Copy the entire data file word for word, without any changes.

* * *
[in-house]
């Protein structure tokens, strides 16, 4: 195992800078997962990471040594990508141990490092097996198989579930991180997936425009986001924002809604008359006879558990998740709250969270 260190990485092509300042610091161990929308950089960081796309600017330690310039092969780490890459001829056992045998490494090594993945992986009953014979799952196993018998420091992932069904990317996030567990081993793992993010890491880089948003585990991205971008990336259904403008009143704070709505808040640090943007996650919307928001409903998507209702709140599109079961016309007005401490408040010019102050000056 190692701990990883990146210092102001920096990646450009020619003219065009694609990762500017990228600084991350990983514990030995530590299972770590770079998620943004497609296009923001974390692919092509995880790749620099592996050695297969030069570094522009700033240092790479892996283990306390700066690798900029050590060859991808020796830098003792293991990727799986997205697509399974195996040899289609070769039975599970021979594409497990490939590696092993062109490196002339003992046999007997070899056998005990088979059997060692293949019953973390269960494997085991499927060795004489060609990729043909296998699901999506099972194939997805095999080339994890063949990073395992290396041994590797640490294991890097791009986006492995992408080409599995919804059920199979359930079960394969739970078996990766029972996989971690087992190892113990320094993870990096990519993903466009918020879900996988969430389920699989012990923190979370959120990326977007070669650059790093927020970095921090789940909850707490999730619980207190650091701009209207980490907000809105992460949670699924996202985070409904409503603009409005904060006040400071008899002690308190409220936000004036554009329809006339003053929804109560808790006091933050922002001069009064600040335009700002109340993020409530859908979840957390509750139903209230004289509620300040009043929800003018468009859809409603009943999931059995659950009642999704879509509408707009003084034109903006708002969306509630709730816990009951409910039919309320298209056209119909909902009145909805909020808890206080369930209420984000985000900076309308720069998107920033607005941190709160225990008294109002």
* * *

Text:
[in-house]
């Protein structure tokens, strides 16, 4: 195992800078997962990471040594990508141990490092097996198989579930991180997936425009986001924002809604008359006879558990998740709250969270 260190990485092509300042610091161990929308950089960081796309600017330690310039092969780490890459001829056992045998490494090594993945992986009953014979799952196993018998420091992932069904990317996030567990081993793992993010890491880089948003585990991205971008990336259904403008009143704070709505808040640090943007996650919307928001409903998507209702709140599109079961016309007005401490408040010019102050000056 190692701990990883990146210092102001920096990646450009020619003219065009694609990762500017990228600084991350990983514990030995530590299972770590770079998620943004497609296009923001974390692919092509995880790749620099592996050695297969030069570094522009700033240092790479892996283990306390700066690798900029050590060859991808020796830098003792293991990727799986997205697509399974195996040899289609070769039975599970021979594409497990490939590696092993062109490196002339003992046999007997070899056998005990088979059997060692293949019953973390269960494997085991499927060795004489060609990729043909296998699901999506099972194939997805095999080339994890063949990073395992290396041994590797640490294991890097791009986006492995992408080409599995919804059920199979359930079960394969739970078996990766029972996989971690087992190892113990320094993870990096990519993903466009918020879900996988969430389920699989012990923190979370959120990326977007070669650059790093927020970095921090789940909850707490999730619980207190650091701009209207980490907000809105992460949670699924996202985070409904409503603009409005904060006040400071008899002690308190409220936000004036554009329809006339003053929804109560808790006091933050922002001069009064600040335009700002109340993020409530859908979840957390509750139903209230004289509620300040009043929800003018468009859809409603009943999931059995659950009642999704879509509408707009003084034109903006708002969306509630709730816990009951409910039919309320298209056209119909909902009145909805909020808890206080369930209420984000985000900076309308720069998107920033607005941190709160225990008294109002």